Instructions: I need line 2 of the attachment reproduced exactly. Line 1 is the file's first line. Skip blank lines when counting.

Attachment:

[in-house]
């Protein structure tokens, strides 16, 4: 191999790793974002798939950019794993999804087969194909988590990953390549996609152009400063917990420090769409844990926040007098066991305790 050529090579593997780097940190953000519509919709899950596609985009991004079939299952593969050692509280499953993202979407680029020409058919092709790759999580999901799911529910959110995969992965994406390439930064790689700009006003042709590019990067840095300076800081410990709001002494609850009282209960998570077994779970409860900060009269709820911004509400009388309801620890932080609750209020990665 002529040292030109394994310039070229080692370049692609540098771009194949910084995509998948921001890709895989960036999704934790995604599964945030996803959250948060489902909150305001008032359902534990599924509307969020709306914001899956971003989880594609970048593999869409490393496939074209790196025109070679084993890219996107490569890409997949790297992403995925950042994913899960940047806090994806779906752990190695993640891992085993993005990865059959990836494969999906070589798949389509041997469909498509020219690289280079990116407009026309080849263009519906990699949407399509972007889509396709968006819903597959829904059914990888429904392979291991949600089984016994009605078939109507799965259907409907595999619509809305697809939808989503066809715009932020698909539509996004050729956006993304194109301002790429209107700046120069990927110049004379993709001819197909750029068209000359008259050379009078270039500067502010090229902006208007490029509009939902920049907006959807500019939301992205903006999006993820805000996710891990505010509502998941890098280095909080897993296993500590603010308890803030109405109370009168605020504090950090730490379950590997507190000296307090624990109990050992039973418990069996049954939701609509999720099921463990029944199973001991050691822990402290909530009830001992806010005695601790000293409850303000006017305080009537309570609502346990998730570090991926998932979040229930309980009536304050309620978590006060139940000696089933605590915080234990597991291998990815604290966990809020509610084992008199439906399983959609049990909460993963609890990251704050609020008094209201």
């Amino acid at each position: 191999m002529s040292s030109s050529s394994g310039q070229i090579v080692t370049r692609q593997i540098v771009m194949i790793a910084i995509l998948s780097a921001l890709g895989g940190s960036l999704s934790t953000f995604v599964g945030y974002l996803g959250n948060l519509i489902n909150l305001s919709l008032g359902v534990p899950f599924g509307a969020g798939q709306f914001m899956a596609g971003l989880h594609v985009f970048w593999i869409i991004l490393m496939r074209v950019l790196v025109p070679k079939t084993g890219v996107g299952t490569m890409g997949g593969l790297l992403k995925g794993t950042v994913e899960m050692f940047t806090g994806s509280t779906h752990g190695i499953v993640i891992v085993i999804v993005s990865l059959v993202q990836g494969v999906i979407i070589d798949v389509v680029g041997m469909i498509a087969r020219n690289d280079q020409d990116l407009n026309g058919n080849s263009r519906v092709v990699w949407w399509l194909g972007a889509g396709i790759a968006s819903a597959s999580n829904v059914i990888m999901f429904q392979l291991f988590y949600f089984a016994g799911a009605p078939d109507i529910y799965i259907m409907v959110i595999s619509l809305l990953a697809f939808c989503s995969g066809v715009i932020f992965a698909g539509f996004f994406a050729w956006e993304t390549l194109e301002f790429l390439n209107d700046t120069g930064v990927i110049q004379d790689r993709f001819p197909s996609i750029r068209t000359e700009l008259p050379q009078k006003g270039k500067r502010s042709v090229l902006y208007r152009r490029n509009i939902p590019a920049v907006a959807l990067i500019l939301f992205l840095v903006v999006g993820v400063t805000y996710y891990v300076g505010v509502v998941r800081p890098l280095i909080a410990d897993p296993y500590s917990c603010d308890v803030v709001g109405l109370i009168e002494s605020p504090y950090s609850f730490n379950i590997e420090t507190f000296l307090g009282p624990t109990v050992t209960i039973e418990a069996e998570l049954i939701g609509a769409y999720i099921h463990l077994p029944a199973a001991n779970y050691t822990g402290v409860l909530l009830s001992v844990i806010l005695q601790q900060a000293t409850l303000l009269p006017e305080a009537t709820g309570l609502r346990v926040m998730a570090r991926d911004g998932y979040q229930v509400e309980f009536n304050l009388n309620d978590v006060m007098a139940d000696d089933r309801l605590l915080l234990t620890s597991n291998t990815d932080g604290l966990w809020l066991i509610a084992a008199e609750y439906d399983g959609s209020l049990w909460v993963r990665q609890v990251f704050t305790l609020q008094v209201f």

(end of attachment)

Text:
């Protein structure tokens, strides 16, 4: 191999790793974002798939950019794993999804087969194909988590990953390549996609152009400063917990420090769409844990926040007098066991305790 050529090579593997780097940190953000519509919709899950596609985009991004079939299952593969050692509280499953993202979407680029020409058919092709790759999580999901799911529910959110995969992965994406390439930064790689700009006003042709590019990067840095300076800081410990709001002494609850009282209960998570077994779970409860900060009269709820911004509400009388309801620890932080609750209020990665 002529040292030109394994310039070229080692370049692609540098771009194949910084995509998948921001890709895989960036999704934790995604599964945030996803959250948060489902909150305001008032359902534990599924509307969020709306914001899956971003989880594609970048593999869409490393496939074209790196025109070679084993890219996107490569890409997949790297992403995925950042994913899960940047806090994806779906752990190695993640891992085993993005990865059959990836494969999906070589798949389509041997469909498509020219690289280079990116407009026309080849263009519906990699949407399509972007889509396709968006819903597959829904059914990888429904392979291991949600089984016994009605078939109507799965259907409907595999619509809305697809939808989503066809715009932020698909539509996004050729956006993304194109301002790429209107700046120069990927110049004379993709001819197909750029068209000359008259050379009078270039500067502010090229902006208007490029509009939902920049907006959807500019939301992205903006999006993820805000996710891990505010509502998941890098280095909080897993296993500590603010308890803030109405109370009168605020504090950090730490379950590997507190000296307090624990109990050992039973418990069996049954939701609509999720099921463990029944199973001991050691822990402290909530009830001992806010005695601790000293409850303000006017305080009537309570609502346990998730570090991926998932979040229930309980009536304050309620978590006060139940000696089933605590915080234990597991291998990815604290966990809020509610084992008199439906399983959609049990909460993963609890990251704050609020008094209201």